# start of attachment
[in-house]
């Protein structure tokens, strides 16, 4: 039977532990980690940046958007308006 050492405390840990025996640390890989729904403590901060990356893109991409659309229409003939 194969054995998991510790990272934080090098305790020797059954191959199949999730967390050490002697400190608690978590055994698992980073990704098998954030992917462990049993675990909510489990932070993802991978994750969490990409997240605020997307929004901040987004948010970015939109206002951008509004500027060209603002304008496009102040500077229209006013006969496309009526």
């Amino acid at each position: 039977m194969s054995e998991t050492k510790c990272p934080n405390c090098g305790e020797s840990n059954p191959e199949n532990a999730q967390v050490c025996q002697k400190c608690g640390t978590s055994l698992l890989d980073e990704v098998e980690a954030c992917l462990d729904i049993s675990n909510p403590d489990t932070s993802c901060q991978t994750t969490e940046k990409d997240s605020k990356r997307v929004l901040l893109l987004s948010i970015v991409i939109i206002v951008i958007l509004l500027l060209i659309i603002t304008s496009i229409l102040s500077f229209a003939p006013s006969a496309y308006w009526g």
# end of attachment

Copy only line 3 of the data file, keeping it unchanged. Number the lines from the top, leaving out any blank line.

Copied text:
């Amino acid at each position: 039977m194969s054995e998991t050492k510790c990272p934080n405390c090098g305790e020797s840990n059954p191959e199949n532990a999730q967390v050490c025996q002697k400190c608690g640390t978590s055994l698992l890989d980073e990704v098998e980690a954030c992917l462990d729904i049993s675990n909510p403590d489990t932070s993802c901060q991978t994750t969490e940046k990409d997240s605020k990356r997307v929004l901040l893109l987004s948010i970015v991409i939109i206002v951008i958007l509004l500027l060209i659309i603002t304008s496009i229409l102040s500077f229209a003939p006013s006969a496309y308006w009526g």